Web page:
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Understanding the difference between capital adequacy and liquidity

The latest in our series of articles by guest economist J B Hearn

Before I head away for the long week-end here's another interesting piece from John. Be sure to follow him on Twitter and check all his blogs here

As always, do engage with John in the comments section below. We encourage constructive and intelligent debate.

Have a good and restful break everyone.Thanks again for all your brilliant input and support, and for those of you in the UK and Europe don't forget to put your clocks forward this week-end!

Understanding the difference between capital adequacy and liquidity

"There is a lot of misunderstanding about what is adequate capital and what is liquidity in financial services and certainly among economists and disappointingly so among regulators. In contrast the difference between these terms is understood well in private non-bank businesses because without this understanding a private business will not survive.

Further to this it is necessary to explain that there is one important difference between a bank's liquidity and the liquidity of other businesses. Liquidity for a bank is the ability to supply its customers with cash on demand, whereas for other businesses it refers to their access to money. As we know "all cash is money but not all money is cash". In fact 95% of money is not cash.

To understand the difference between adequate capital and liquidity we will firstly look at two private businesses that are not banks and then we can apply the same principles to a bank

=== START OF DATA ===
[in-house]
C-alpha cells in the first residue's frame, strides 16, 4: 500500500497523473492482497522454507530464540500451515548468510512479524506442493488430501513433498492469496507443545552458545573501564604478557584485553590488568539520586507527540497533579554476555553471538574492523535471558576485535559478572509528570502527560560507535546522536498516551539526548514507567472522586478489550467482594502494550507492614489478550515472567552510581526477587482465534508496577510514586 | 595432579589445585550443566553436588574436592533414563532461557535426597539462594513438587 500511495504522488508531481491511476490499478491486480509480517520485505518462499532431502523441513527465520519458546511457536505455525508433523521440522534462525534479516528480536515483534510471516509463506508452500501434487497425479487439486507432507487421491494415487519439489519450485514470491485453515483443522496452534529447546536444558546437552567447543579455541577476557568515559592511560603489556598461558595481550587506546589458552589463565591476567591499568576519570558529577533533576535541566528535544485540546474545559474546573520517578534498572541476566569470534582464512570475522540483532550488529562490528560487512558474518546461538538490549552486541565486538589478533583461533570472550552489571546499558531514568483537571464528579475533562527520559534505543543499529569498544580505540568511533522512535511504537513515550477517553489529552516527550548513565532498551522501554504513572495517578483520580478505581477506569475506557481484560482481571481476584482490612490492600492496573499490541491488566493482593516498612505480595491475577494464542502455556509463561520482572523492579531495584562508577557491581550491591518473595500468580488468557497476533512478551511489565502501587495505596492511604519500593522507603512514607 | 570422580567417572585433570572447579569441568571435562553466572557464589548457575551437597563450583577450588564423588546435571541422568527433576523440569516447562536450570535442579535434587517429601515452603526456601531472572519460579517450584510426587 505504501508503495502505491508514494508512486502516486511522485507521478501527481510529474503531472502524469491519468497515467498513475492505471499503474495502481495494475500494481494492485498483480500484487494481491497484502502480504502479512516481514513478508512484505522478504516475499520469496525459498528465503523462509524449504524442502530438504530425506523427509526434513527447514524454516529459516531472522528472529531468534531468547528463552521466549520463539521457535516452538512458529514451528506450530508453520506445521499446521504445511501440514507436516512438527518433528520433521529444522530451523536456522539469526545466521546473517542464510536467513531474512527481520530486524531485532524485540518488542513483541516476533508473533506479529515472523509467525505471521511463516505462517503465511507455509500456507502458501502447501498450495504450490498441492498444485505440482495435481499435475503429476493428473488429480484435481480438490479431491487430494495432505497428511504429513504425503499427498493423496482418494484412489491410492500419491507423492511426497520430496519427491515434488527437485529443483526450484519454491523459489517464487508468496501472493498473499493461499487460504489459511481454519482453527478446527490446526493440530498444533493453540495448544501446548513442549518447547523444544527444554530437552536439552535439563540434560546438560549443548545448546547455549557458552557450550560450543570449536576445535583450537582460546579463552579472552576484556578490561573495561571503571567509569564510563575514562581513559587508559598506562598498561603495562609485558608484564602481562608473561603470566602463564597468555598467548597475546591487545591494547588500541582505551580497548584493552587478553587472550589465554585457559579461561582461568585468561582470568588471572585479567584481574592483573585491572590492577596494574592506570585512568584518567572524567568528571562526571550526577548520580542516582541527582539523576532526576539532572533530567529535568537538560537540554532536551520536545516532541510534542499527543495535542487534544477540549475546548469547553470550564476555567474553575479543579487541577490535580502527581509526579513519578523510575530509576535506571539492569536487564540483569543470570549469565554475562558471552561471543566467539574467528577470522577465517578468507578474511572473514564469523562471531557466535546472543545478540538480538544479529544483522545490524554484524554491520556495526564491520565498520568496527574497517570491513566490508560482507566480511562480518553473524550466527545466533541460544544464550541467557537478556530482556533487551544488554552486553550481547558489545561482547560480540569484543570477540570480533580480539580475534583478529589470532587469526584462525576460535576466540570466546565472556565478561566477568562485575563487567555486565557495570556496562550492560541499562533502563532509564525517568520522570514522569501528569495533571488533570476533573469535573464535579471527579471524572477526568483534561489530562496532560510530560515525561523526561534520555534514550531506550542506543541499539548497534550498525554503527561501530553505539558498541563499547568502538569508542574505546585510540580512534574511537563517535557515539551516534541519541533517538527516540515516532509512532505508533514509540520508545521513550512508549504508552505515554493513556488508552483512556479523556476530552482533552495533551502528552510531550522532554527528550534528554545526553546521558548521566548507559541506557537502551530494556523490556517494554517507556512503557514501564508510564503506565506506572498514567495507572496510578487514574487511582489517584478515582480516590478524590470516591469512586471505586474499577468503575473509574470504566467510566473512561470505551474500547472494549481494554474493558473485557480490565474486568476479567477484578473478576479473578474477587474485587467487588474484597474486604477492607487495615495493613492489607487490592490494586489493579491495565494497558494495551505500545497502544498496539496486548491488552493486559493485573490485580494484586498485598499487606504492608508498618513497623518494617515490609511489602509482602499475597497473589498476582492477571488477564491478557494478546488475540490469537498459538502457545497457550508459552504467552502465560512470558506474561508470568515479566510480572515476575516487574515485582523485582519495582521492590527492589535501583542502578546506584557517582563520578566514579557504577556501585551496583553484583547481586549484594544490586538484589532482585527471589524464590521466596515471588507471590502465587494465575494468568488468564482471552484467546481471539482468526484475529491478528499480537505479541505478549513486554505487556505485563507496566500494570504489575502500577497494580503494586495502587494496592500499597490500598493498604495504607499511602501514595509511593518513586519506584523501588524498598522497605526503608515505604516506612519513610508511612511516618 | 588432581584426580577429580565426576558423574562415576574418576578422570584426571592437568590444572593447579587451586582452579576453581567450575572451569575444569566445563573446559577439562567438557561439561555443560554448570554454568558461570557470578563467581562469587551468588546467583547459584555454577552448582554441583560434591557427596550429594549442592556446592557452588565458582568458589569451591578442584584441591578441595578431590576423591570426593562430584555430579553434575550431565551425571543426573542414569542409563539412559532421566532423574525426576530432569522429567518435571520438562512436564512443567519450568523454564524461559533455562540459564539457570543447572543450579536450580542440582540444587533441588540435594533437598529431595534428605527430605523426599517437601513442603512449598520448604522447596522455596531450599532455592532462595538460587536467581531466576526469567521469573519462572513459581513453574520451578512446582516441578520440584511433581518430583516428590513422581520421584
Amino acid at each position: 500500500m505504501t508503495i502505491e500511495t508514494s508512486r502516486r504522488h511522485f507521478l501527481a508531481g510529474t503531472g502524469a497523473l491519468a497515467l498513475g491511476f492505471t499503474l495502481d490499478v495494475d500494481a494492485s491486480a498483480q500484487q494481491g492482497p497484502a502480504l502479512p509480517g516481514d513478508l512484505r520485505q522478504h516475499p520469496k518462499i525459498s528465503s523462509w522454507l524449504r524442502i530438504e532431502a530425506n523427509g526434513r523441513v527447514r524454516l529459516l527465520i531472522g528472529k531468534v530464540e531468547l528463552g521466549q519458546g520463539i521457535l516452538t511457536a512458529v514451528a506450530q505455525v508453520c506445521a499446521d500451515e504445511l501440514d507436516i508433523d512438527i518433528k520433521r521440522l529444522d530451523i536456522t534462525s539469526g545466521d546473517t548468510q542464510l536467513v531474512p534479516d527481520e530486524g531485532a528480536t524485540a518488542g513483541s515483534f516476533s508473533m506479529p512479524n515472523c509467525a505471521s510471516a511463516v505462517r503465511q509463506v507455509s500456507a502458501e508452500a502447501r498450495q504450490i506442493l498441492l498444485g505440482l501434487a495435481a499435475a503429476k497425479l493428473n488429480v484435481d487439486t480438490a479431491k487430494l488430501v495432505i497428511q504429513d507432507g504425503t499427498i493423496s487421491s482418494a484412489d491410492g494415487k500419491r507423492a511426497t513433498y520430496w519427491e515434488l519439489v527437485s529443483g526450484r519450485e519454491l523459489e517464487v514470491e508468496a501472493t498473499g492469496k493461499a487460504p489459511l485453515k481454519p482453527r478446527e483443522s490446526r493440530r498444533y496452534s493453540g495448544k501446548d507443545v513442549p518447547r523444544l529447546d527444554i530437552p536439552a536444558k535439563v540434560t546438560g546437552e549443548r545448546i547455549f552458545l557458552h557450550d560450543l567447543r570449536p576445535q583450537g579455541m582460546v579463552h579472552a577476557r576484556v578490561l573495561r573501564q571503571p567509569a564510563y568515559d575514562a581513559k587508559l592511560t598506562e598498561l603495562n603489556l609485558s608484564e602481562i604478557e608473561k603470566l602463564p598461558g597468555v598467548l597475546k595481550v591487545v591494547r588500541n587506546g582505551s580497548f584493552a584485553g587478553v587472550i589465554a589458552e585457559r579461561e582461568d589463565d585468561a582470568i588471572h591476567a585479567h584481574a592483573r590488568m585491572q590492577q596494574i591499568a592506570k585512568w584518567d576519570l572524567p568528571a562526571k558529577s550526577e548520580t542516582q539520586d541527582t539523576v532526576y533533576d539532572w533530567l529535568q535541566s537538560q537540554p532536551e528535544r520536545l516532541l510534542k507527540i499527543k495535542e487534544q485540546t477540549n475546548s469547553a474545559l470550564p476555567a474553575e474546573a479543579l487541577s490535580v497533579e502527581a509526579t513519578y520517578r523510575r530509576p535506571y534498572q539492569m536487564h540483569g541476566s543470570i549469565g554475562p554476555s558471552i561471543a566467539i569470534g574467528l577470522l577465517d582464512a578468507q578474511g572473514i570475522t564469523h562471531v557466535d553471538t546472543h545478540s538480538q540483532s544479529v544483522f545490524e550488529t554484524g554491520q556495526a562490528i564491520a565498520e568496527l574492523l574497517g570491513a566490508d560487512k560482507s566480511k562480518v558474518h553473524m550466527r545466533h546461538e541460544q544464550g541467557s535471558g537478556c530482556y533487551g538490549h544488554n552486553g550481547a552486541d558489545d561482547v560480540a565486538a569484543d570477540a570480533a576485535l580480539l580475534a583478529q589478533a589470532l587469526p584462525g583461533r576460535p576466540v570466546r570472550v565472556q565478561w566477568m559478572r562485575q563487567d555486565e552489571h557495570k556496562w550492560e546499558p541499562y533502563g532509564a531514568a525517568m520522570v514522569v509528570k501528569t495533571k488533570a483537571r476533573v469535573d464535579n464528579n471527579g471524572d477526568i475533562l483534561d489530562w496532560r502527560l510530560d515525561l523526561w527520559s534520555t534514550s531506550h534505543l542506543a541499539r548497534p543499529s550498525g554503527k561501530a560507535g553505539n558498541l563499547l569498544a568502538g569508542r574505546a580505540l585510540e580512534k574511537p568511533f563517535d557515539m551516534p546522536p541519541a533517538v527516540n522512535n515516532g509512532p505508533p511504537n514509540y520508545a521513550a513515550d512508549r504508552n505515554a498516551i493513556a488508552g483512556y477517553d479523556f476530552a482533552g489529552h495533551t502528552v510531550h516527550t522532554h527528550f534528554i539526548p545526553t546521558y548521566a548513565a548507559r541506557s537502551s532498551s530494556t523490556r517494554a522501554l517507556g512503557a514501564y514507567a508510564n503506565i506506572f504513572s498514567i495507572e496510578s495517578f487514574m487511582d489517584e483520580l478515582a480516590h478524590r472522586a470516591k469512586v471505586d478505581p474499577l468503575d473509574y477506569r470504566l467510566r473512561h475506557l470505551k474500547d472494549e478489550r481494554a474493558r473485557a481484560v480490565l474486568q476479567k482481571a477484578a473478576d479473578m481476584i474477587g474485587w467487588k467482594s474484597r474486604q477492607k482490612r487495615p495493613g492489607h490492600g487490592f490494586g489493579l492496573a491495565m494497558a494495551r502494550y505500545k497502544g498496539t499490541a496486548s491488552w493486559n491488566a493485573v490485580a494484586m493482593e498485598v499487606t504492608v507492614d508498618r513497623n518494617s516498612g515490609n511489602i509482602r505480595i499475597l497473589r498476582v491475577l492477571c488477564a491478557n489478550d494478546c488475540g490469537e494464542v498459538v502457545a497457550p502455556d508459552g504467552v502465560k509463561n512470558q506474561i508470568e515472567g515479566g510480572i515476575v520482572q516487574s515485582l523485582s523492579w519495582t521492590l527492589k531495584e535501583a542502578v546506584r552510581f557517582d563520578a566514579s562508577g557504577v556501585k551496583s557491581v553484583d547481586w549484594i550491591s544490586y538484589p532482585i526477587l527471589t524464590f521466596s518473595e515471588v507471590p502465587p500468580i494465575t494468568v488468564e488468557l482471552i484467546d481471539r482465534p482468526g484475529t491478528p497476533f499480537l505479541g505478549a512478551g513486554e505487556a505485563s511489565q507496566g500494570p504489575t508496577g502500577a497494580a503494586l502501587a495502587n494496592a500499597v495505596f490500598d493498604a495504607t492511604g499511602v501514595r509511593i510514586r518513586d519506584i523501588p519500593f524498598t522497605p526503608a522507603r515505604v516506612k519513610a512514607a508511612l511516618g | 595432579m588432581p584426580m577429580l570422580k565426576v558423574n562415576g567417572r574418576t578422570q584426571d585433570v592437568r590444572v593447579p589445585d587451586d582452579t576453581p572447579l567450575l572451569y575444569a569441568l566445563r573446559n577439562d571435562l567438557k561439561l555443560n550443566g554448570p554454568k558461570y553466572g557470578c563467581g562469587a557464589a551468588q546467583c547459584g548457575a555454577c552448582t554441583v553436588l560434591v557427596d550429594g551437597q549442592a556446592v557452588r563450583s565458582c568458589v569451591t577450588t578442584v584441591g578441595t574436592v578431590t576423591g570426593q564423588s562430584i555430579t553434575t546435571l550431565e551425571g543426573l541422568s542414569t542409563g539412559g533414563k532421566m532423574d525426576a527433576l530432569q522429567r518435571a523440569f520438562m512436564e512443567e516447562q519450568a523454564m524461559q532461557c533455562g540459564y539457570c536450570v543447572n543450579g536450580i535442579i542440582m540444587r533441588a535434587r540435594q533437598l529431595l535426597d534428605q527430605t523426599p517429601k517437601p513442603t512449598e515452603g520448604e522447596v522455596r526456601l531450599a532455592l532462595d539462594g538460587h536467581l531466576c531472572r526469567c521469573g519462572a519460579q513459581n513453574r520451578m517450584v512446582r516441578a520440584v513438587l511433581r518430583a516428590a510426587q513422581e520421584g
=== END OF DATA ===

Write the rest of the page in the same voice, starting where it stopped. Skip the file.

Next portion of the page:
Suppose there are two people identical in every respect, who set themselves up as one person businesses financed by an inheritance of £1million that was deposited in their bank account. Both calculate that this is just sufficient to cover all their costs in the first year of a new venture. At the outset both have £1m of liquidity and no capital in their respective businesses. The year goes well and each has revenue of £2m giving them a profit of £1m. If one person decides to spend £1m on parties and celebrating a successful first year in business then they will start the second year with £1m of liquidity and no capital. If the other person decides to put £1m into a reserve then they now have £1m of liquidity and £1m of capital (own funds) that will protect them against insolvency for a limited period of time.

It is easy to see why so many businesses fail in the early years, because they have not had sufficient time to build reserves of capital, and why staying in business needs a sound capital base. In these two firms it is now clear that one person has capital and the other person does not, but they both have liquidity in their current accounts which is the money they will use to settle all debts as they appear during the coming year.

Now if we look at a bank we can see that adequate capital is the same, in principle, as in any business. Also it should (I will explain "should" a little later) be made up of own funds that can be used to see the bank through any problems for a few years, or hopefully until they have revived the business. However liquidity is different as a bank`s liquidity is its access to the cash it requires to settle everyday customer demand. No one person who goes to a cash machine to take out £100 would accept a bank cheque being delivered from the machine.